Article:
U.S. consumers continue to spend more online this year than last year, but will they keep it up amid inflated gas, grocery and garment prices and increasing stockouts?
According to the Adobe Digital Economy Index, consumers spent $83.1 billion online in March 2022, a 7 percent gain from the $77.7 billion spent in March 2021. That was “a significant increase” year-over-year, Adobe reported Tuesday. In February, consumers spent $67 billion online.
“The growth is impressive considering that a year ago, in March 2021, a round of stimulus payments helped drive a record $77.7 billion in consumer spending online — an unanticipated 48.7 percent growth year-over-year,” Adobe said in its release.
Stockouts online are on the rise. In March, online shoppers saw 3.1 billion out-of-stock messages online, compared to the 2.8 billion noticed in February as supply chain challenges persist, Adobe reported.
Nevertheless, stockouts don’t appear to be much of a deterrent to spending, at least currently. “The durable demand for e-commerce shows that shoppers are increasingly comfortable with product substitution,” Adobe reported.
Retailers have lately been seeing an uptick in sales of special occasion apparel, tailored and work-related clothes. That’s due to a surge in weddings scheduled for this year, Americans returning to offices and beginning to go out and socialize again after two years of being cooped up inside.
Fashion has experienced exceptionally high inflation. In March, prices for apparel increased 16.3 percent, year-over-year, and 0.3 percent, month-over-month, more than any other category, Adobe reported.
In February, apparel prices rose 11 percent in the DPI (the digital price index,) compared to 3.1 percent in the CPI (the consumer price index.)
Grocery prices continued to surge and rose 9 percent, year-over-year, and 1.4 percent, month-over-month, according to Adobe.
Prices for pet products increased 7 percent, year-over-year, and 1.5 percent, month-over-month. Personal care items increased 1.4 percent year-over-year and 0.1 percent month-over-month.
Tools and home improvement prices were up 8.5 percent, year-over-year, and 1.1 percent, month-over-month.
“Consumers are feeling a greater hit to their pocketbooks, with consistently high levels of online inflation in categories such as groceries and pet products,” said Patrick Brown, Adobe’s vice president of growth marketing and insights. “But while e-commerce prices have risen more than years past, durable demand shows that consumers are embracing the conveniences of online shopping, particularly for growing categories like groceries.”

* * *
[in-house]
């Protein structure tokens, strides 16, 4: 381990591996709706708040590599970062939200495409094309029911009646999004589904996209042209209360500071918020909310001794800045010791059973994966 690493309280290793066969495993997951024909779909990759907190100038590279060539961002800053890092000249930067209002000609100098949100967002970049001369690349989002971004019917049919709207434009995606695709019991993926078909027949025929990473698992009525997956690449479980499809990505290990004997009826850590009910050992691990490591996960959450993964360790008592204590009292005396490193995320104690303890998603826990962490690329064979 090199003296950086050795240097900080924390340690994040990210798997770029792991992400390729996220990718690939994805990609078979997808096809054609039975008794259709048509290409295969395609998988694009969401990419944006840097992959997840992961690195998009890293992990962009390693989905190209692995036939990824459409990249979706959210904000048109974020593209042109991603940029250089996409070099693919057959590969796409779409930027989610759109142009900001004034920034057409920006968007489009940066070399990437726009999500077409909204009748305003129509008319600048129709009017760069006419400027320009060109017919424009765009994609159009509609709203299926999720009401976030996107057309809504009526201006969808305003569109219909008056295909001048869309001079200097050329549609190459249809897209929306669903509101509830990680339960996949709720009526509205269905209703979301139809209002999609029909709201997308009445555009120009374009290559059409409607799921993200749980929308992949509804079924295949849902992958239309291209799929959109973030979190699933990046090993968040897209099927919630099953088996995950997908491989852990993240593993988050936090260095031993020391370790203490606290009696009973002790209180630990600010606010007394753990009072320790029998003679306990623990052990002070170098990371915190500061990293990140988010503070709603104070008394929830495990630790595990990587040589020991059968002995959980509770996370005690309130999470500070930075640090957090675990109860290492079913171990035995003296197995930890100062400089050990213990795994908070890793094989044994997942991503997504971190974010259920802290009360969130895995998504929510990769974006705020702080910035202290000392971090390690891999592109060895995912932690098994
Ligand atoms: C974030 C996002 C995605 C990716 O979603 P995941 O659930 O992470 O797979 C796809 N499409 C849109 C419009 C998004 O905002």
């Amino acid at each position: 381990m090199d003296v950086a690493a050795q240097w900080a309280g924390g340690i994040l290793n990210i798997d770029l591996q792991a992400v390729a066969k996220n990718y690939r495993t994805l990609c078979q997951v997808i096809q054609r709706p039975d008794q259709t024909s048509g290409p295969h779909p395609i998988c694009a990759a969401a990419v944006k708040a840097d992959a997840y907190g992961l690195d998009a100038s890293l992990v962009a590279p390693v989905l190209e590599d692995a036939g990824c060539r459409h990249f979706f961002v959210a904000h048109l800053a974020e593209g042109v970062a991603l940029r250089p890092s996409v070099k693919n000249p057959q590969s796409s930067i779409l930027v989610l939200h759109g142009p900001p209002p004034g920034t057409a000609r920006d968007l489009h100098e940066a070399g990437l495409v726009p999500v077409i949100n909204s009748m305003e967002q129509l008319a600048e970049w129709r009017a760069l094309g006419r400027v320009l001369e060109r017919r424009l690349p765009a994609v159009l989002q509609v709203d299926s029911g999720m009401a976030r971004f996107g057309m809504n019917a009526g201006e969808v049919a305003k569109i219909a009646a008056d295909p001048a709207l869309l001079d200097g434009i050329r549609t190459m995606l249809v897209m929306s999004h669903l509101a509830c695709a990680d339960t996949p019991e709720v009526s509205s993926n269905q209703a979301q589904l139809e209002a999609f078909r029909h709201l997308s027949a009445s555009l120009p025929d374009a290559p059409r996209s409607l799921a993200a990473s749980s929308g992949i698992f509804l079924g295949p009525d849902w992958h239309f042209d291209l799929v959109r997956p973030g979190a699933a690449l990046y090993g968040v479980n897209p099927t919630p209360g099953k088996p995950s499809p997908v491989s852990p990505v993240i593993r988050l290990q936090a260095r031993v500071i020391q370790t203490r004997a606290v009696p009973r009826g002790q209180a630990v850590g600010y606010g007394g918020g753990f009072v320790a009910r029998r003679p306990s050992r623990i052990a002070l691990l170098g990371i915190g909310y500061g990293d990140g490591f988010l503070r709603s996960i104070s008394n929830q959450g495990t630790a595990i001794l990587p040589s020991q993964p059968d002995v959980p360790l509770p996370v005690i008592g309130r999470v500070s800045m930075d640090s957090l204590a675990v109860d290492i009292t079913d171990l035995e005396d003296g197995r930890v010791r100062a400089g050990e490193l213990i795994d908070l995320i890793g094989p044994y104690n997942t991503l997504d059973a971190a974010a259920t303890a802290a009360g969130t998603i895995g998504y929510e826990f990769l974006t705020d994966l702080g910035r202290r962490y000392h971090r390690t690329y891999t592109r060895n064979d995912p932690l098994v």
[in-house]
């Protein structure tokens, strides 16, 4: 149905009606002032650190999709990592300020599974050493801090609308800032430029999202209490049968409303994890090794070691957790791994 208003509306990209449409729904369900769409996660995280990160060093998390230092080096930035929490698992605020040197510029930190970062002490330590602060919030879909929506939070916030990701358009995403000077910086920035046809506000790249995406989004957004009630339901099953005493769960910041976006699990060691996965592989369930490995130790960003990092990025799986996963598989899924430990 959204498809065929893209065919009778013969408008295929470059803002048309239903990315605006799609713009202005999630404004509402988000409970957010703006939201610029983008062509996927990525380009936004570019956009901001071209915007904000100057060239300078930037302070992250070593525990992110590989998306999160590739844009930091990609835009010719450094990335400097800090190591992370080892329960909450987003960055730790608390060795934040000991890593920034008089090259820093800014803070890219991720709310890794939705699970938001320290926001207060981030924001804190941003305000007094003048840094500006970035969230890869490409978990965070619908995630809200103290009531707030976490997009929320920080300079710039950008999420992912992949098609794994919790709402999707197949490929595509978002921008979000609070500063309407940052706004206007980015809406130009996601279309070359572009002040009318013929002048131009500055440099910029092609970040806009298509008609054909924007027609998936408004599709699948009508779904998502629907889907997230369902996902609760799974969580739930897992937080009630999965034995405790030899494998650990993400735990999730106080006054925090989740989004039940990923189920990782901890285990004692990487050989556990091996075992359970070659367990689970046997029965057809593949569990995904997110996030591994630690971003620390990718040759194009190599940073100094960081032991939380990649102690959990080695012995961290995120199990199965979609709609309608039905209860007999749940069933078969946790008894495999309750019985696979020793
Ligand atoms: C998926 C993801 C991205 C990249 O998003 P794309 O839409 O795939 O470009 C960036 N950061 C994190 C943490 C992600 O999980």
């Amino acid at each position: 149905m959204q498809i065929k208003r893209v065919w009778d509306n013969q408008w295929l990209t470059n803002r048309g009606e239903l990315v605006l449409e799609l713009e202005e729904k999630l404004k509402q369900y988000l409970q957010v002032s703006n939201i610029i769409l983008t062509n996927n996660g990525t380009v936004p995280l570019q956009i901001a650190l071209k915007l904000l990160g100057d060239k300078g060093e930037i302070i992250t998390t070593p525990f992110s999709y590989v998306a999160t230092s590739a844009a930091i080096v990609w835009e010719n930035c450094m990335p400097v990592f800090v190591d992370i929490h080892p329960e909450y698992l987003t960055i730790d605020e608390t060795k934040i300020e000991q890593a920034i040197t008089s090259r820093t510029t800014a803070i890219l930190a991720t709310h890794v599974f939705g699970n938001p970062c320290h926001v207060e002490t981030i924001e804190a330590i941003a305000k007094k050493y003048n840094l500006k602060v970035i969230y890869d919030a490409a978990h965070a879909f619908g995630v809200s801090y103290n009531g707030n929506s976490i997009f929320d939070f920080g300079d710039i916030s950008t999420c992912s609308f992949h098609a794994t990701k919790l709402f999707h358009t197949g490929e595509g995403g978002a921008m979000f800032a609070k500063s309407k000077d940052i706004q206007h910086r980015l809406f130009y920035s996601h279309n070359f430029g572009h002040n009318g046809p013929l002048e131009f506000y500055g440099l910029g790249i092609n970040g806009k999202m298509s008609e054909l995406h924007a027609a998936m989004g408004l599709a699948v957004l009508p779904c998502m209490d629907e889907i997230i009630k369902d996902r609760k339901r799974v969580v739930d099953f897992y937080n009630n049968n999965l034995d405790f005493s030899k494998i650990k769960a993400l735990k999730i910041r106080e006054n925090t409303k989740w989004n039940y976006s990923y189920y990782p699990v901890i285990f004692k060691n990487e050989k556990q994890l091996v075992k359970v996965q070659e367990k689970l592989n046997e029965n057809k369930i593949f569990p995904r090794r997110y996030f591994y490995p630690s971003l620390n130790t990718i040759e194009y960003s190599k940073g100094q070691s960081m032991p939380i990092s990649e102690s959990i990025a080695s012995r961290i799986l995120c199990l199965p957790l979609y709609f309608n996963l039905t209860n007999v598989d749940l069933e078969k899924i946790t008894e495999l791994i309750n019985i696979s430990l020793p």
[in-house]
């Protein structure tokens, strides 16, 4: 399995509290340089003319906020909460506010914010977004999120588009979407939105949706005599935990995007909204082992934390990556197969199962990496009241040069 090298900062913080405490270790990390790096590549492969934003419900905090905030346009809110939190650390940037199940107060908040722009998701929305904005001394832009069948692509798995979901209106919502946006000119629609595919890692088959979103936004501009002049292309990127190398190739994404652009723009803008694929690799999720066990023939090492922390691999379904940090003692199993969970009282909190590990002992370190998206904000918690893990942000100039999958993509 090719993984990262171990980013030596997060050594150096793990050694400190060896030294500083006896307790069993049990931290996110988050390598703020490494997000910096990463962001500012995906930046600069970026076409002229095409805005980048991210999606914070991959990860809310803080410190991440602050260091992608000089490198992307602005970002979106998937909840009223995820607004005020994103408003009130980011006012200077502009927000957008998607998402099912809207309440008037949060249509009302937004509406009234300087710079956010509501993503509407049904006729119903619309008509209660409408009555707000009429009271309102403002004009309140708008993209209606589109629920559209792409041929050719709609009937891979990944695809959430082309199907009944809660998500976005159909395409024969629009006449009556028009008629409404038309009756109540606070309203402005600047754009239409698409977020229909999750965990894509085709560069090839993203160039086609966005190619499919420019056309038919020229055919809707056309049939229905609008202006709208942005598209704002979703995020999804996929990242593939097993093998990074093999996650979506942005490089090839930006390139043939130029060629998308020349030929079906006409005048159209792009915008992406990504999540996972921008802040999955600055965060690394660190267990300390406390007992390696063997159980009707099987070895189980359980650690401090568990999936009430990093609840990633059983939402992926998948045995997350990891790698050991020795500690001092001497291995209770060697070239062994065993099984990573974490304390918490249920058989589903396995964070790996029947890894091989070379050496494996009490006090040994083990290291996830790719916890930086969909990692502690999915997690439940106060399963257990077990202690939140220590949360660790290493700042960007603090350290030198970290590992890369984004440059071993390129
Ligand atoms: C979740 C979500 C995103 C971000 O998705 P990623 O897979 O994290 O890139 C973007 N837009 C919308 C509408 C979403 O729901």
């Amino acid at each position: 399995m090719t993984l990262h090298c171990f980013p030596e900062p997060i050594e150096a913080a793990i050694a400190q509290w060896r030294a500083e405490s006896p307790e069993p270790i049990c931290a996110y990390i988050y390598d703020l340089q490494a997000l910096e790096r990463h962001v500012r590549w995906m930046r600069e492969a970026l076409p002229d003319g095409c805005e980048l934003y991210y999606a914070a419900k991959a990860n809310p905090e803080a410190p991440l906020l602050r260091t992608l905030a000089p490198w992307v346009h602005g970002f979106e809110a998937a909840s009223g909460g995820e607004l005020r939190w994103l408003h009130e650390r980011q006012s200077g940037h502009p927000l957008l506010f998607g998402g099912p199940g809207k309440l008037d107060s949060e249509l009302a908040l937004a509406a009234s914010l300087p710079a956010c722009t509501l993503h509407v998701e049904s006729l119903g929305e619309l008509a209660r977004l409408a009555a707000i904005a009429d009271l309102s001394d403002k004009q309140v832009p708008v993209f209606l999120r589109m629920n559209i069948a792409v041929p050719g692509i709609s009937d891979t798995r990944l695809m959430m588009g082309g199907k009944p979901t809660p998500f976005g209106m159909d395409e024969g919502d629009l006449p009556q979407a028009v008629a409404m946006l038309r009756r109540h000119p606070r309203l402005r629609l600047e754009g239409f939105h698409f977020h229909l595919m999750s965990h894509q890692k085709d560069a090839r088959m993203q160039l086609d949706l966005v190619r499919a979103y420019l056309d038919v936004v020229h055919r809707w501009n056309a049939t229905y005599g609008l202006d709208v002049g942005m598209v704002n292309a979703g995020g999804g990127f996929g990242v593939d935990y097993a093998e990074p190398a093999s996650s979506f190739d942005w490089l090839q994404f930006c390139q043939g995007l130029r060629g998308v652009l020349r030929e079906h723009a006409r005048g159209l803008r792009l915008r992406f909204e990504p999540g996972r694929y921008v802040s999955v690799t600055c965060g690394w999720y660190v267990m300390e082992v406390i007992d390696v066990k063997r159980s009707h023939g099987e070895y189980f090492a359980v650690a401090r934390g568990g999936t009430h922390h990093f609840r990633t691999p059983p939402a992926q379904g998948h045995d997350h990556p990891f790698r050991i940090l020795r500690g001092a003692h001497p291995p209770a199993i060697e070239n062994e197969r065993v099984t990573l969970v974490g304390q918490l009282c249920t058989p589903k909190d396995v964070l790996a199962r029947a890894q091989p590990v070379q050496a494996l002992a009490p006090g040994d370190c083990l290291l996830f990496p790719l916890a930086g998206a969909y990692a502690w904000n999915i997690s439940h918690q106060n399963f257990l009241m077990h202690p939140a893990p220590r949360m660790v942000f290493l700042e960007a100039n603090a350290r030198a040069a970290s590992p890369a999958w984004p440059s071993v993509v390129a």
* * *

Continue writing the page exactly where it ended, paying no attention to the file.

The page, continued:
Low- and middle-income consumers are most affected by inflation, but the war in Ukraine is also dragging the stock market down, which would further reduce demand for goods and services, particularly by affluent individuals shopping for luxury products.
“We haven’t seen much change in customer shopping behavior yet,” said Brett Biggs, Walmart Inc.’s chief financial officer, at an investors conference this month. “Typically, when fuel prices go up, for us, you’ll see some consolidation in trips. Traffic might go down a little bit, transaction dollars will go up….When you look at all the metrics, you look at unemployment is low, wage rates are high, customer balance sheets are still pretty good. Savings rates are still pretty good. There’s a lot of things that still feel pretty good from a consumer standpoint.”
However, David Bassuk, global coleader of AlixPartners’ retail practice, recently told WWD: “We’re at a kind of inflection point today where the future looks harder.
“It was a good holiday, it’s been a good start to the year. But we have a lot of disruption ahead,” Bassuk added. “The ripple effect from the global crisis with Ukraine, coupled with inflation…the supply chain crisis is not over. You keep putting all these things together…it all ends with the consumer. It’s going to be more challenging for the consumer.”
Of the $83.1 billion spent by consumers in March, $2.8 billion was driven by higher prices. In other words, consumers paid $2.8 billion more for the same amount of goods. Online inflation has now been observed for 22 consecutive months, Adobe reported.
Last March, online prices overall increased 3.6 percent, year-over-year, and 0.3 percent month-over-month.
In March, 14 of the 18 categories tracked by the DPI saw year-over-year price increases, with apparel rising the most. Price drops were observed in four categories: electronics, jewelry, toys and computers.
On a month-to-month basis, 12 of the 18 categories saw February price increases, with price drops observed in electronics, books, toys, flowers/related gifts, computers and sporting goods.
The Adobe Digital Economy Index covers more than one trillion visits to U.S. retail sites and more than 100 million SKUs (stock-keeping units) in 18 product categories. Online inflation insights, from the Adobe Digital Price Index, is modeled after the Consumer Price Index, published by the U.S. Bureau of Labor Statistics, and uses the Fisher Price Index to track online prices. The Fisher Price Index uses quantities of matched products purchased in the current and previous month to calculate the price changes by category.